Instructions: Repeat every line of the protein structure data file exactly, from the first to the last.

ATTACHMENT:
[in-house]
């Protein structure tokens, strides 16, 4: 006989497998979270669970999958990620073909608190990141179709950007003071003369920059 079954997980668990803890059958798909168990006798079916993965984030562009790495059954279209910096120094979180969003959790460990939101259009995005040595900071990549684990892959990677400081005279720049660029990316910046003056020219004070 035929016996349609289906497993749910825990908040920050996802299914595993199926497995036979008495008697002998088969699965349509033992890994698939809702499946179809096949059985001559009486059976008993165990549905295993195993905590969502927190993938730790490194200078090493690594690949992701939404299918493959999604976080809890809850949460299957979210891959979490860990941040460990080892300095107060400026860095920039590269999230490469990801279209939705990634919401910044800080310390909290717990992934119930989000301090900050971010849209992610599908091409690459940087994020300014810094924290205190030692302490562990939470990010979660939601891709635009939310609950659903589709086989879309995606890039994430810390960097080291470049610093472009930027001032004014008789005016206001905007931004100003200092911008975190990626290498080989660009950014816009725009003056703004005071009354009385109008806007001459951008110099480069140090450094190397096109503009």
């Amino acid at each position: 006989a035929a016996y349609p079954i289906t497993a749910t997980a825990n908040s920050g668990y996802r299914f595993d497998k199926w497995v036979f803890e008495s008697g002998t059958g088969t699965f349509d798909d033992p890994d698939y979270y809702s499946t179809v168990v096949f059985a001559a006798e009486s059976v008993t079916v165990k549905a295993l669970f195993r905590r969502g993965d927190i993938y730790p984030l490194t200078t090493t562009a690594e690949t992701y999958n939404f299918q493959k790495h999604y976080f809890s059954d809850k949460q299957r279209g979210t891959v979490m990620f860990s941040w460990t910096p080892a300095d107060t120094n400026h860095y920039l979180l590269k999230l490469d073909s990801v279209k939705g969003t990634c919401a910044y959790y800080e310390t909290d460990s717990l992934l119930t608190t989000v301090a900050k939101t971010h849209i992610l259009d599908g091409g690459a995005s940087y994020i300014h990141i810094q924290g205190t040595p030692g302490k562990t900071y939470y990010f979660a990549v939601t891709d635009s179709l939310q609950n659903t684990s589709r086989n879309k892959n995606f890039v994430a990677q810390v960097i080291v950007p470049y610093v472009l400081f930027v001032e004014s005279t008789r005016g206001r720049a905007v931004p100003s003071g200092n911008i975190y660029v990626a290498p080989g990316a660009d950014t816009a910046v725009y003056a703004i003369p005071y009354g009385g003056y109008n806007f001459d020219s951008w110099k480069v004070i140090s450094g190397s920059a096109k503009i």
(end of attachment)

[in-house]
């Protein structure tokens, strides 16, 4: 006989497998979270669970999958990620073909608190990141179709950007003071003369920059 079954997980668990803890059958798909168990006798079916993965984030562009790495059954279209910096120094979180969003959790460990939101259009995005040595900071990549684990892959990677400081005279720049660029990316910046003056020219004070 035929016996349609289906497993749910825990908040920050996802299914595993199926497995036979008495008697002998088969699965349509033992890994698939809702499946179809096949059985001559009486059976008993165990549905295993195993905590969502927190993938730790490194200078090493690594690949992701939404299918493959999604976080809890809850949460299957979210891959979490860990941040460990080892300095107060400026860095920039590269999230490469990801279209939705990634919401910044800080310390909290717990992934119930989000301090900050971010849209992610599908091409690459940087994020300014810094924290205190030692302490562990939470990010979660939601891709635009939310609950659903589709086989879309995606890039994430810390960097080291470049610093472009930027001032004014008789005016206001905007931004100003200092911008975190990626290498080989660009950014816009725009003056703004005071009354009385109008806007001459951008110099480069140090450094190397096109503009």
């Amino acid at each position: 006989a035929a016996y349609p079954i289906t497993a749910t997980a825990n908040s920050g668990y996802r299914f595993d497998k199926w497995v036979f803890e008495s008697g002998t059958g088969t699965f349509d798909d033992p890994d698939y979270y809702s499946t179809v168990v096949f059985a001559a006798e009486s059976v008993t079916v165990k549905a295993l669970f195993r905590r969502g993965d927190i993938y730790p984030l490194t200078t090493t562009a690594e690949t992701y999958n939404f299918q493959k790495h999604y976080f809890s059954d809850k949460q299957r279209g979210t891959v979490m990620f860990s941040w460990t910096p080892a300095d107060t120094n400026h860095y920039l979180l590269k999230l490469d073909s990801v279209k939705g969003t990634c919401a910044y959790y800080e310390t909290d460990s717990l992934l119930t608190t989000v301090a900050k939101t971010h849209i992610l259009d599908g091409g690459a995005s940087y994020i300014h990141i810094q924290g205190t040595p030692g302490k562990t900071y939470y990010f979660a990549v939601t891709d635009s179709l939310q609950n659903t684990s589709r086989n879309k892959n995606f890039v994430a990677q810390v960097i080291v950007p470049y610093v472009l400081f930027v001032e004014s005279t008789r005016g206001r720049a905007v931004p100003s003071g200092n911008i975190y660029v990626a290498p080989g990316a660009d950014t816009a910046v725009y003056a703004i003369p005071y009354g009385g003056y109008n806007f001459d020219s951008w110099k480069v004070i140090s450094g190397s920059a096109k503009i």